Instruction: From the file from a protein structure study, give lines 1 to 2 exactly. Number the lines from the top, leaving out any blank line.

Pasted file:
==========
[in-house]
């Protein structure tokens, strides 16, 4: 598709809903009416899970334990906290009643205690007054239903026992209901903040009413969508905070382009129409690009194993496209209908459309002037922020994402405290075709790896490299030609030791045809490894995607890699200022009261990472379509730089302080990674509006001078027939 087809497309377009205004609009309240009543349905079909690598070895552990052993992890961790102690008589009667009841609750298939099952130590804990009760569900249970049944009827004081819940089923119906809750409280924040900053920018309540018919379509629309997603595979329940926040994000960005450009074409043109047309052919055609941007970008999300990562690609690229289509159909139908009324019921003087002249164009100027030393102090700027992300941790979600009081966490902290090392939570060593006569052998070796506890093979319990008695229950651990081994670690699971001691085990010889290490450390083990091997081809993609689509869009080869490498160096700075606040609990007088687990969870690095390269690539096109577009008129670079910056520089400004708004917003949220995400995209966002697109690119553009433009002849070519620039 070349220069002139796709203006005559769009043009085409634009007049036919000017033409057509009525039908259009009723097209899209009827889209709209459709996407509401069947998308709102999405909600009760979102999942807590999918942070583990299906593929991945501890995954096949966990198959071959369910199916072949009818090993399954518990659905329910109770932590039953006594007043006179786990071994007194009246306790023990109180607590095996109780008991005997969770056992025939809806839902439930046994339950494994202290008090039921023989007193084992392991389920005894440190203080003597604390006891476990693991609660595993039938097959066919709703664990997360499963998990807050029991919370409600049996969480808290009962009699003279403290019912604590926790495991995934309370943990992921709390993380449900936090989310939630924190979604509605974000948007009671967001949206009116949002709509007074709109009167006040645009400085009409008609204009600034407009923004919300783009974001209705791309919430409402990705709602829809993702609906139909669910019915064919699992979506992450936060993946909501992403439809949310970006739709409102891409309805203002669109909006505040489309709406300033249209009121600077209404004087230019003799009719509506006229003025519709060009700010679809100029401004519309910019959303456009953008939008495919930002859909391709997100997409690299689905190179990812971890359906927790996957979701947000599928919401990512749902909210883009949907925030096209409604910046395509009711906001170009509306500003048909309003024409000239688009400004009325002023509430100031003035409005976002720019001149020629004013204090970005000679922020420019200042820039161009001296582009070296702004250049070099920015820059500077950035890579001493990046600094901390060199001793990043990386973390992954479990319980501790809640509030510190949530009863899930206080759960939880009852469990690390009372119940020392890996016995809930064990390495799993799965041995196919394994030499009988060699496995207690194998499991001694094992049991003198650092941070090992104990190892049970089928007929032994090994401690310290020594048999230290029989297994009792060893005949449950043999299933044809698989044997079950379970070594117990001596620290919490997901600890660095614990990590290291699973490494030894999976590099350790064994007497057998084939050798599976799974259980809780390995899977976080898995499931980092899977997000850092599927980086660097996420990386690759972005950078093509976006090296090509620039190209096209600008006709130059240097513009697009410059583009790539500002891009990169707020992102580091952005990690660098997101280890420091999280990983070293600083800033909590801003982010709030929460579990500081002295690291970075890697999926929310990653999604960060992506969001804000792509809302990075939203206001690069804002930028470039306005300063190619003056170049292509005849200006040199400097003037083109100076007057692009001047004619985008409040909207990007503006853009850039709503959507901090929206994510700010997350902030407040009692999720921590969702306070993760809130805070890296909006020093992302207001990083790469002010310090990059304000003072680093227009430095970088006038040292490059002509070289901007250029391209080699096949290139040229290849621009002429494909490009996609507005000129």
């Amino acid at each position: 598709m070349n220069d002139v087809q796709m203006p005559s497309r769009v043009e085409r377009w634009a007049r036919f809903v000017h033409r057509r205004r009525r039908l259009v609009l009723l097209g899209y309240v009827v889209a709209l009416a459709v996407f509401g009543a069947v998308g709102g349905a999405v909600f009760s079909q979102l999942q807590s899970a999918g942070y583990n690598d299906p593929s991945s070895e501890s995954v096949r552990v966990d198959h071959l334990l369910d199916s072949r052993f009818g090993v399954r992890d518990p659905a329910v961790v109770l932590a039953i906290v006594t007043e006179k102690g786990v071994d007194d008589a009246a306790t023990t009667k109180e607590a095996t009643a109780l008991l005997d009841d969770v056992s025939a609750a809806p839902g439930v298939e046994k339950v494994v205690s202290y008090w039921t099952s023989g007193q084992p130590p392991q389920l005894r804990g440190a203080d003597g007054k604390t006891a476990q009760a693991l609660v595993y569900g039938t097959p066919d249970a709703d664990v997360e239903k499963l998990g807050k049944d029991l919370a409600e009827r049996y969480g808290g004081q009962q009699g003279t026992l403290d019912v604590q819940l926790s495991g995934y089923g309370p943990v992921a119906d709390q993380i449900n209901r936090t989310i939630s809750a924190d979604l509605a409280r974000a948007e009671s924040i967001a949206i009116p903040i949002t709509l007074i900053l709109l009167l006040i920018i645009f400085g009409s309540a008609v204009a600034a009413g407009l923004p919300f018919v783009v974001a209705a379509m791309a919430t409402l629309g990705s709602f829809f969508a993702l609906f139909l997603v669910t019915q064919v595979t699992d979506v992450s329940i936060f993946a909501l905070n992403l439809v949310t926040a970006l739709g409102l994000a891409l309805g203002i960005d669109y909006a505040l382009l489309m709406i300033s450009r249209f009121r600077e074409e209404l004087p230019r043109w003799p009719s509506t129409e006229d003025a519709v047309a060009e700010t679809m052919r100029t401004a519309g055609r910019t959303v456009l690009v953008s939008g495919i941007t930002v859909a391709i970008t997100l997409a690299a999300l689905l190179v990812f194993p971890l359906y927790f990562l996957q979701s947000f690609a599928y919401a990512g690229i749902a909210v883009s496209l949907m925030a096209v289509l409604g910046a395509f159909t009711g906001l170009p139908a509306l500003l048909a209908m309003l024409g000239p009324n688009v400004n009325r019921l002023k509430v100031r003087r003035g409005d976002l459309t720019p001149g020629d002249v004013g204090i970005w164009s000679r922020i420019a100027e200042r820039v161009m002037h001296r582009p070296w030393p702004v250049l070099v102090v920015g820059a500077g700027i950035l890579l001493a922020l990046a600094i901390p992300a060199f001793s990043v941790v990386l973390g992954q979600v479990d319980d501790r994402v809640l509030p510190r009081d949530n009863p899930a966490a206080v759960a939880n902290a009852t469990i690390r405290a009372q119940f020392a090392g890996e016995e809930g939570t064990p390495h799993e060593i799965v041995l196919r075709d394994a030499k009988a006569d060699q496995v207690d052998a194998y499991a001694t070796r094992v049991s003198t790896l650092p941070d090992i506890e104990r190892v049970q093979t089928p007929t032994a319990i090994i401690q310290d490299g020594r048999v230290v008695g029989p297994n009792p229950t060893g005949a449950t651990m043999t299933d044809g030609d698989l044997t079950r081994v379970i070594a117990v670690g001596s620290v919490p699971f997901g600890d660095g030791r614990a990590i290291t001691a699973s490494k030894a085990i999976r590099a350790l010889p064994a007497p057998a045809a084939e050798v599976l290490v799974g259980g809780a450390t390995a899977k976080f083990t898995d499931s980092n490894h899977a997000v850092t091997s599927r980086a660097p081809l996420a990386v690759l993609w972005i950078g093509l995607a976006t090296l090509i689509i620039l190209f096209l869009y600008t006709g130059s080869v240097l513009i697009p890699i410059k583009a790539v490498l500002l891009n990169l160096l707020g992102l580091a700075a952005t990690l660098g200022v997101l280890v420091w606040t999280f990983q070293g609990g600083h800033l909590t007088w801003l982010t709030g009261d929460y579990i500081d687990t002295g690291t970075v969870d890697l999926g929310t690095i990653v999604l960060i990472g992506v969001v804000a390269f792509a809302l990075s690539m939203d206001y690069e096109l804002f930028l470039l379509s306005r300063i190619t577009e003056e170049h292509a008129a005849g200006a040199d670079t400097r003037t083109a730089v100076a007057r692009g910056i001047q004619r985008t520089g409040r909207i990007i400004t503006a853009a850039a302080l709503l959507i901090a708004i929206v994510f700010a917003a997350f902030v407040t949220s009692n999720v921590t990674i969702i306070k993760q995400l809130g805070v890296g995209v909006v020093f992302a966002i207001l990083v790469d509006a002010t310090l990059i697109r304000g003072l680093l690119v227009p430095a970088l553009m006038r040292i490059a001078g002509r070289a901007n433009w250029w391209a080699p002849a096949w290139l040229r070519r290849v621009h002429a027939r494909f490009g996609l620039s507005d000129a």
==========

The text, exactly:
[in-house]
């Protein structure tokens, strides 16, 4: 598709809903009416899970334990906290009643205690007054239903026992209901903040009413969508905070382009129409690009194993496209209908459309002037922020994402405290075709790896490299030609030791045809490894995607890699200022009261990472379509730089302080990674509006001078027939 087809497309377009205004609009309240009543349905079909690598070895552990052993992890961790102690008589009667009841609750298939099952130590804990009760569900249970049944009827004081819940089923119906809750409280924040900053920018309540018919379509629309997603595979329940926040994000960005450009074409043109047309052919055609941007970008999300990562690609690229289509159909139908009324019921003087002249164009100027030393102090700027992300941790979600009081966490902290090392939570060593006569052998070796506890093979319990008695229950651990081994670690699971001691085990010889290490450390083990091997081809993609689509869009080869490498160096700075606040609990007088687990969870690095390269690539096109577009008129670079910056520089400004708004917003949220995400995209966002697109690119553009433009002849070519620039 070349220069002139796709203006005559769009043009085409634009007049036919000017033409057509009525039908259009009723097209899209009827889209709209459709996407509401069947998308709102999405909600009760979102999942807590999918942070583990299906593929991945501890995954096949966990198959071959369910199916072949009818090993399954518990659905329910109770932590039953006594007043006179786990071994007194009246306790023990109180607590095996109780008991005997969770056992025939809806839902439930046994339950494994202290008090039921023989007193084992392991389920005894440190203080003597604390006891476990693991609660595993039938097959066919709703664990997360499963998990807050029991919370409600049996969480808290009962009699003279403290019912604590926790495991995934309370943990992921709390993380449900936090989310939630924190979604509605974000948007009671967001949206009116949002709509007074709109009167006040645009400085009409008609204009600034407009923004919300783009974001209705791309919430409402990705709602829809993702609906139909669910019915064919699992979506992450936060993946909501992403439809949310970006739709409102891409309805203002669109909006505040489309709406300033249209009121600077209404004087230019003799009719509506006229003025519709060009700010679809100029401004519309910019959303456009953008939008495919930002859909391709997100997409690299689905190179990812971890359906927790996957979701947000599928919401990512749902909210883009949907925030096209409604910046395509009711906001170009509306500003048909309003024409000239688009400004009325002023509430100031003035409005976002720019001149020629004013204090970005000679922020420019200042820039161009001296582009070296702004250049070099920015820059500077950035890579001493990046600094901390060199001793990043990386973390992954479990319980501790809640509030510190949530009863899930206080759960939880009852469990690390009372119940020392890996016995809930064990390495799993799965041995196919394994030499009988060699496995207690194998499991001694094992049991003198650092941070090992104990190892049970089928007929032994090994401690310290020594048999230290029989297994009792060893005949449950043999299933044809698989044997079950379970070594117990001596620290919490997901600890660095614990990590290291699973490494030894999976590099350790064994007497057998084939050798599976799974259980809780390995899977976080898995499931980092899977997000850092599927980086660097996420990386690759972005950078093509976006090296090509620039190209096209600008006709130059240097513009697009410059583009790539500002891009990169707020992102580091952005990690660098997101280890420091999280990983070293600083800033909590801003982010709030929460579990500081002295690291970075890697999926929310990653999604960060992506969001804000792509809302990075939203206001690069804002930028470039306005300063190619003056170049292509005849200006040199400097003037083109100076007057692009001047004619985008409040909207990007503006853009850039709503959507901090929206994510700010997350902030407040009692999720921590969702306070993760809130805070890296909006020093992302207001990083790469002010310090990059304000003072680093227009430095970088006038040292490059002509070289901007250029391209080699096949290139040229290849621009002429494909490009996609507005000129």